Friday, June 26, 2009

Wire Service

We recently watched Man on Wire, and we both enjoyed it. During the movie, I couldn't help but think how such a feat would be nearly impossible to pull off today, even if the twin towers were still standing. Some would argue that though security and litigation, we've effectively banished from our lives the kind of wonder and beauty that people like Philipe Petit provide. I think there is some truth to this view, but I think it overly romanticizes the past and shortchanges the artists of today. All memorable art is subversive in some way, and there's never been, nor will there ever be, a shortage of beliefs and assumptions that someone will feel the need to challenge though artistic expression.

The film itself is quite beautiful, thanks to a wealth of archival photographs and video. If you're afraid of heights, you will definitely feel a bit uncomfortable watching this movie, even though most of the images of the wire walk are stills. While a wire walk between the two (at the time) tallest buildings in the world seems insane, there is a certain logic to it. You're unlikely to survive a fall from anything much taller than a two story building. Since no one would really care if you walked across a wire strung between the 8th floors of the twin towers, you might as well go all the way to the top. In either scenario, you'll be just as dead if you fall, but if you survive at the top, you'll become a legend.

Wednesday, June 24, 2009

Monday, June 22, 2009


We went to check out a small exhibit chronicling the early history of Chinese restaurants in Providence at the Johnson & Wales Culinary Arts Museum. The three restaurants profiled were all long gone before I arrived in Rhode Island, so I don't have any memories of dining at them, or any other old time Chinese-American restaurants for that matter. Still, it was an interesting exhibit. My favorite part was an old newspaper ad from one of the three restaurants (Mee Hong, I believe). There wasn't a date on the clipping but it appeared to be from the 1960s. The ad was targeting local college students and listed each of the local schools along with a selling point for the students at that institution. I don't remember each of the selling points verbatim, but they boiled down to the following:
  • Brown: Authenticity
  • RISD: Decor
  • URI: Value
  • PC: Alcohol
  • Bryant: American-Style Food
  • RIC: Highchairs
40+ years later, the ad probably still resonates pretty well with its intended audiences.

Sunday, June 21, 2009

People Who Eat People (Are the Luckiest People in the World)

I just finished reading Max Brooks' World War Z. It's not the kind of book that I would usually read, but I decided to give it a shot on the recommendation of my brother-in-law-in-law. It's an easy read, but it didn't do a lot for me. It's set in the not-too-distant future and chronicles the zombie war though interviews with the people who survived it.

The zombie myth is so pervasive and well-understood in modern culture that this book doesn't really need to spend much time explaining what zombies are and how they work, though I found the way that Brooks delicately examined nearly every tactical aspect of what a war against the undead would look like one of the most compelling parts of the story. I did a little research of my own after reading the book, and I was surprised to learn how modern the zombie myth is. While it's origins are somewhat unclear, it's likely derived from Haitian Vodou and was introduced into popular culture almost single-handedly by the films of George Romero.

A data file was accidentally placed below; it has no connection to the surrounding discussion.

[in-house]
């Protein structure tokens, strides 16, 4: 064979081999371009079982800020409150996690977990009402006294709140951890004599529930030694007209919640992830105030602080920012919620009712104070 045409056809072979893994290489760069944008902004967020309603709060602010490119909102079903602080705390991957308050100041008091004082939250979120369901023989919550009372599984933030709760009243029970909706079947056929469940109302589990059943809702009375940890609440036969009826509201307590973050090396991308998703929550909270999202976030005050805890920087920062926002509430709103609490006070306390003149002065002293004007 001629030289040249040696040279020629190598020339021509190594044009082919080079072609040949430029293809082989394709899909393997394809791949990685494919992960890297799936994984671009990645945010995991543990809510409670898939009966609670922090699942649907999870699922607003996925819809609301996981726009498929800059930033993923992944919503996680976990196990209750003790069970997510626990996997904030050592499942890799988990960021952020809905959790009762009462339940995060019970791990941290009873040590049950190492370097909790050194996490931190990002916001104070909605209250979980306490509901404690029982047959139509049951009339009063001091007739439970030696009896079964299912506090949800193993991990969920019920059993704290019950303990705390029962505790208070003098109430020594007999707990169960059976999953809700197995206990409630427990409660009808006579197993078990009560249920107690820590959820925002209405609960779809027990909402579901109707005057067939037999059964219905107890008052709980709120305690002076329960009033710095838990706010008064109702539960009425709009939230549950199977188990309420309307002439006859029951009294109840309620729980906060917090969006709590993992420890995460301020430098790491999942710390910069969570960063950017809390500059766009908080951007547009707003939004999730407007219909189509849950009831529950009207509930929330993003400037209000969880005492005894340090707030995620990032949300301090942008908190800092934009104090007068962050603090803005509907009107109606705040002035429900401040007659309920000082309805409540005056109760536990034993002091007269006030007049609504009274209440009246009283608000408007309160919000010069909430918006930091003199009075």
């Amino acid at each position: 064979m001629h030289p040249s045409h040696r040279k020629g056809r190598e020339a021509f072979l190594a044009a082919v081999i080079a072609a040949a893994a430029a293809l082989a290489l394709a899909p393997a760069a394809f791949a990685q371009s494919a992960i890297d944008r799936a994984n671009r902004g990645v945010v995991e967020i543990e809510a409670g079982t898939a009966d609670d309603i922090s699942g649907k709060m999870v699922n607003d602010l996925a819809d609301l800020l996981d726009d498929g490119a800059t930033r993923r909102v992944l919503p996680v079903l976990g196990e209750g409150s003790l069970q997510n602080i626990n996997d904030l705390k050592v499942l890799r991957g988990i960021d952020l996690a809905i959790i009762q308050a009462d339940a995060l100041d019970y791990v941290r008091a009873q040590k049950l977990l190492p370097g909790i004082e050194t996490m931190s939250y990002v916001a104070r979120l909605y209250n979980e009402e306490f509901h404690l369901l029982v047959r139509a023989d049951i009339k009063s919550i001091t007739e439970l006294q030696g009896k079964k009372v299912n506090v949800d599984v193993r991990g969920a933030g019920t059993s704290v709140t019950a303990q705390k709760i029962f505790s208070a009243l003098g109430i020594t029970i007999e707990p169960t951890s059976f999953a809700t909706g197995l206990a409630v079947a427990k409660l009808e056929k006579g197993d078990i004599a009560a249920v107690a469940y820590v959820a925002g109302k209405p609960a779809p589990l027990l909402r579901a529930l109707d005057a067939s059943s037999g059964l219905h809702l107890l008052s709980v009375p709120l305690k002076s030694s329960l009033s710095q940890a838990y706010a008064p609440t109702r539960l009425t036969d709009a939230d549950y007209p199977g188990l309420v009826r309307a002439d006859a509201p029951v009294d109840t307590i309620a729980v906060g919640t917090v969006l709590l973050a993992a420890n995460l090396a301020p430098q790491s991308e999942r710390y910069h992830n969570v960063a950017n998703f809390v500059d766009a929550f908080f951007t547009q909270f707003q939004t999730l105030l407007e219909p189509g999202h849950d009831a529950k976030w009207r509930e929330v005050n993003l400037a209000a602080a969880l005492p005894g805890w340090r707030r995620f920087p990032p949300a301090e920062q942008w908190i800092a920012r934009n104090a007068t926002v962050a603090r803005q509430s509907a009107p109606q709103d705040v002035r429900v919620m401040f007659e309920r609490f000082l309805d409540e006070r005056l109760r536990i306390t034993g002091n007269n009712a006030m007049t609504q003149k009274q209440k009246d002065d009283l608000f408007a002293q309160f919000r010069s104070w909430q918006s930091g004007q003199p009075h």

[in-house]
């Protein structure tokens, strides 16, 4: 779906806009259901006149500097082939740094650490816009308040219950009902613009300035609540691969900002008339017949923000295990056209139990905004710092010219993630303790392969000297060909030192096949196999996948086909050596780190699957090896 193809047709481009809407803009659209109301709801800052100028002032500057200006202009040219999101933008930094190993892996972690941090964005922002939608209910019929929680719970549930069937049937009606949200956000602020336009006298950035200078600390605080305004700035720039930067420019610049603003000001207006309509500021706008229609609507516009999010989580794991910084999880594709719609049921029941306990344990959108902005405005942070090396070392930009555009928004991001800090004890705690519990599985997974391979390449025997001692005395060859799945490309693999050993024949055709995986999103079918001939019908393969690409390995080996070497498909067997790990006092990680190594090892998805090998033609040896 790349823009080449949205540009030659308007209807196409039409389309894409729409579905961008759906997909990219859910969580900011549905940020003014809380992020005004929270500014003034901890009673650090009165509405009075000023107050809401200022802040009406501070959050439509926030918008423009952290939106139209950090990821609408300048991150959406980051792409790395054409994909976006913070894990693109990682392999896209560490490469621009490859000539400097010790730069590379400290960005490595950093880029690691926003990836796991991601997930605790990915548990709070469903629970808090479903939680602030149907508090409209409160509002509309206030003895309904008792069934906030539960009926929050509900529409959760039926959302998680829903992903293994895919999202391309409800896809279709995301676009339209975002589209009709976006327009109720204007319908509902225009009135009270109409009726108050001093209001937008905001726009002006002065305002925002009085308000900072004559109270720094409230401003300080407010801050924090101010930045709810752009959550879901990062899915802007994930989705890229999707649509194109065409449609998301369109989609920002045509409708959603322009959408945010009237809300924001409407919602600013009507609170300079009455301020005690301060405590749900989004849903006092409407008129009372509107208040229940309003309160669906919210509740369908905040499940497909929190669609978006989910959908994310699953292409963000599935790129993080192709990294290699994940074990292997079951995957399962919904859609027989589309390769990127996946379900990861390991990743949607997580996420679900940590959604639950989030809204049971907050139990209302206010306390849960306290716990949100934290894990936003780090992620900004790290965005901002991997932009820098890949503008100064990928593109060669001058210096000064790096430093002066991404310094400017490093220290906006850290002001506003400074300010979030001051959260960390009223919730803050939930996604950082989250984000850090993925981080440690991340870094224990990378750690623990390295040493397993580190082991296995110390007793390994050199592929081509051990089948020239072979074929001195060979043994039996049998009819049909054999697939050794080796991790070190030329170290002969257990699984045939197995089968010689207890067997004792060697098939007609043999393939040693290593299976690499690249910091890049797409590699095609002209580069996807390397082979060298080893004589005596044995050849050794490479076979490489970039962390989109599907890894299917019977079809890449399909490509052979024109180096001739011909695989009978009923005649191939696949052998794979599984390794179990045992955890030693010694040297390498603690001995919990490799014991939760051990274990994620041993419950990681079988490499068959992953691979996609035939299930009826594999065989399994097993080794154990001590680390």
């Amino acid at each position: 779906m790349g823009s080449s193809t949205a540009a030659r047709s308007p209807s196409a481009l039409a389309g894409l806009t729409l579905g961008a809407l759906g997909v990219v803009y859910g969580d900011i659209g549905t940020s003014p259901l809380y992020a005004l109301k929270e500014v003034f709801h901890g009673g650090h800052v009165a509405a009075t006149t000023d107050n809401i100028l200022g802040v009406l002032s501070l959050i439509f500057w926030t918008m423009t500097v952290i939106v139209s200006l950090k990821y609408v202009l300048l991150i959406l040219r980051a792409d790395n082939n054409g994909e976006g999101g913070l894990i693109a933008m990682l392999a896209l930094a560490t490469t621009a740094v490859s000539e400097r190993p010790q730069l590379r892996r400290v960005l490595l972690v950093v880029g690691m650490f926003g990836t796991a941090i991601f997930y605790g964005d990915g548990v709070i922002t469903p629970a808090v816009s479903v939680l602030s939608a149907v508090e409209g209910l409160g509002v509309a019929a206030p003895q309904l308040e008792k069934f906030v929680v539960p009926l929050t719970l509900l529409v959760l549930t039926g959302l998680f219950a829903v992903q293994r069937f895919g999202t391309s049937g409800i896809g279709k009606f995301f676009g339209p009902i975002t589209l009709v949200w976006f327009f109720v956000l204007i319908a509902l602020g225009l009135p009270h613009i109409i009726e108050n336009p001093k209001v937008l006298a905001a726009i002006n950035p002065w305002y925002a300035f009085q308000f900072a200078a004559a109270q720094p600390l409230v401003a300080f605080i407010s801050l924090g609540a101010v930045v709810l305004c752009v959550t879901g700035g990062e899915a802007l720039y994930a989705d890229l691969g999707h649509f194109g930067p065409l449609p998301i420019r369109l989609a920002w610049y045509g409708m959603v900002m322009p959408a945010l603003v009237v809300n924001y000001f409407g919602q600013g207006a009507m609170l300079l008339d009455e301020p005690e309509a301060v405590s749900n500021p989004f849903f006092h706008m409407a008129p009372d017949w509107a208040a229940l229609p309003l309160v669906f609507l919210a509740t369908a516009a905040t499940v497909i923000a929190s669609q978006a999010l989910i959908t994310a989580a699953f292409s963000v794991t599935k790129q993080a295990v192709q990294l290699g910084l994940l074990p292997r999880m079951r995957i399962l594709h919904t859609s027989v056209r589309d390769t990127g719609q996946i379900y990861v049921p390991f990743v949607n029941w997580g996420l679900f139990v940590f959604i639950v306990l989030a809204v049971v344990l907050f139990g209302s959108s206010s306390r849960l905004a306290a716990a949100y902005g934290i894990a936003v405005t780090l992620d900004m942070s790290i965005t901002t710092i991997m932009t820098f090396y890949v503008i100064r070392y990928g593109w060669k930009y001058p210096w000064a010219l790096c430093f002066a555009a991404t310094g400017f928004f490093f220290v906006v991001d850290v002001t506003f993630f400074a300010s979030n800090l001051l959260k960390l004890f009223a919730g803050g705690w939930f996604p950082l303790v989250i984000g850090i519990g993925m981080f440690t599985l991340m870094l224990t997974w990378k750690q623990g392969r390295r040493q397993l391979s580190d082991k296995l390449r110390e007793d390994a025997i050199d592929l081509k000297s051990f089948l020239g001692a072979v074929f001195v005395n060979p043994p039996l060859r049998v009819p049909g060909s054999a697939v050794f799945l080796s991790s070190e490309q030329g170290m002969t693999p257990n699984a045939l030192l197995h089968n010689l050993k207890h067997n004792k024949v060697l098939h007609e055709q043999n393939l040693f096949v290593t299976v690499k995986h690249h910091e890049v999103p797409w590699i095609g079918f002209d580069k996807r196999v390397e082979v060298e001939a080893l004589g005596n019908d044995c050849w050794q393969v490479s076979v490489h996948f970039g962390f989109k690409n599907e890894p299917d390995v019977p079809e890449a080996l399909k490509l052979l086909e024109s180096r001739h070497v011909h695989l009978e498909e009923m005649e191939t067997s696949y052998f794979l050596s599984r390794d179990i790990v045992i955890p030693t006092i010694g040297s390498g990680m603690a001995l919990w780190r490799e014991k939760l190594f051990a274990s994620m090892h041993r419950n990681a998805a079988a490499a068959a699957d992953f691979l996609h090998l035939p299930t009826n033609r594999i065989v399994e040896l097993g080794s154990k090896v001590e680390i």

In film and literature, zombies are generally used stand-ins for the fears that are gnawing at society at the time. I'm not sure what, if anything, the zombies are supposed to represent in this book. The war on terror is an obvious choice. I think Brooks leaves the story loose enough to allow the reader to provide his own stand-in.

Brooks applies the same precision to the geopolitical aspects of World War Z that he does to the technical aspects of zombie combat, and that's where the book really falls short. I found the politics of the story far too predictable. The nations that fared best in the war were, for the most part, fortress societies. Nations with authoritarian streaks used the war to consolidate their power. Without going into too much detail, the chapters dealing with wartime Japan were so stereotyped that it almost read like a pamphlet written by far-right Japanese nationalists as a cautionary call to arms. Brooks definitely did his homework, but there's a real lack of imagination in the geopolitical parts of the story.

I generally avoid stories built around dialogue because it's really hard to write compelling dialogue. World War Z is far from the worst book I've ever read in this department, but the dialogue isn't great. Since it's written in interview form, there really isn't any time to do much character development.

I hear that the book is being made into a movie. I think it could be pretty good as a film, especially if they can whittle the story down to a few compelling characters.

Monday, June 15, 2009

Whole Wheat

I received a beer of the month club subscription for Christmas last year. So far, my two favorite selections have been wheat beers, which has come as something of a surprise since they usually aren't my thing. The first one I tried was Woody's Wheat from the Sand Creed Brewing Company in Wisconsin. It's got a lot of flavor, though it's not overpowering, and has a crisper taste than most wheat beers. The second was an orange infused wheat beer from Four+ Brewing in Utah called Rype. I was initially skeptical of an orange flavored beer, but I really shouldn't have worried, as the flavor was very subtle and I'm a fan of a number of fruit flavored ales.